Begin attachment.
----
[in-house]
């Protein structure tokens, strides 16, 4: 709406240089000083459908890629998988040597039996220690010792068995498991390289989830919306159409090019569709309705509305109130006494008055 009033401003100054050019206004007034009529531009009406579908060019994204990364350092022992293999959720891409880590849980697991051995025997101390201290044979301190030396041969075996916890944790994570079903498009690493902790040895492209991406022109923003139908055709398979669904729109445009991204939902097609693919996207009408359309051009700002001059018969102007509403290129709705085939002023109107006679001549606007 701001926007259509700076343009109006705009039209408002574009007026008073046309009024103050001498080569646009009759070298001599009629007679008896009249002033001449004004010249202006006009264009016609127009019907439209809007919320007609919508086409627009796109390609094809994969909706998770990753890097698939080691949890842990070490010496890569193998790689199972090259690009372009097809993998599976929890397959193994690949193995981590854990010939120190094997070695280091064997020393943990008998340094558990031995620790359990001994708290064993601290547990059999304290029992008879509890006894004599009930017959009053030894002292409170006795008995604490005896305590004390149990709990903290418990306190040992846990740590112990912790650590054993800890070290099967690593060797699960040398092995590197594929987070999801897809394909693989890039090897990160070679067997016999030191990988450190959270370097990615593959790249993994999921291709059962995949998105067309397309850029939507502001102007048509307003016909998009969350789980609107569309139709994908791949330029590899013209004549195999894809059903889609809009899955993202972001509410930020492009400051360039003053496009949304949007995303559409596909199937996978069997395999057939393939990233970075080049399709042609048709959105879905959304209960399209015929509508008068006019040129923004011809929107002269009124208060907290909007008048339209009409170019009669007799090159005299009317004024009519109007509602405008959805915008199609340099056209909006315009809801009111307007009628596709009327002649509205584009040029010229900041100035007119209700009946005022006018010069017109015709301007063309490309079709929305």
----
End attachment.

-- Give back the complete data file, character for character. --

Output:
[in-house]
């Protein structure tokens, strides 16, 4: 709406240089000083459908890629998988040597039996220690010792068995498991390289989830919306159409090019569709309705509305109130006494008055 009033401003100054050019206004007034009529531009009406579908060019994204990364350092022992293999959720891409880590849980697991051995025997101390201290044979301190030396041969075996916890944790994570079903498009690493902790040895492209991406022109923003139908055709398979669904729109445009991204939902097609693919996207009408359309051009700002001059018969102007509403290129709705085939002023109107006679001549606007 701001926007259509700076343009109006705009039209408002574009007026008073046309009024103050001498080569646009009759070298001599009629007679008896009249002033001449004004010249202006006009264009016609127009019907439209809007919320007609919508086409627009796109390609094809994969909706998770990753890097698939080691949890842990070490010496890569193998790689199972090259690009372009097809993998599976929890397959193994690949193995981590854990010939120190094997070695280091064997020393943990008998340094558990031995620790359990001994708290064993601290547990059999304290029992008879509890006894004599009930017959009053030894002292409170006795008995604490005896305590004390149990709990903290418990306190040992846990740590112990912790650590054993800890070290099967690593060797699960040398092995590197594929987070999801897809394909693989890039090897990160070679067997016999030191990988450190959270370097990615593959790249993994999921291709059962995949998105067309397309850029939507502001102007048509307003016909998009969350789980609107569309139709994908791949330029590899013209004549195999894809059903889609809009899955993202972001509410930020492009400051360039003053496009949304949007995303559409596909199937996978069997395999057939393939990233970075080049399709042609048709959105879905959304209960399209015929509508008068006019040129923004011809929107002269009124208060907290909007008048339209009409170019009669007799090159005299009317004024009519109007509602405008959805915008199609340099056209909006315009809801009111307007009628596709009327002649509205584009040029010229900041100035007119209700009946005022006018010069017109015709301007063309490309079709929305």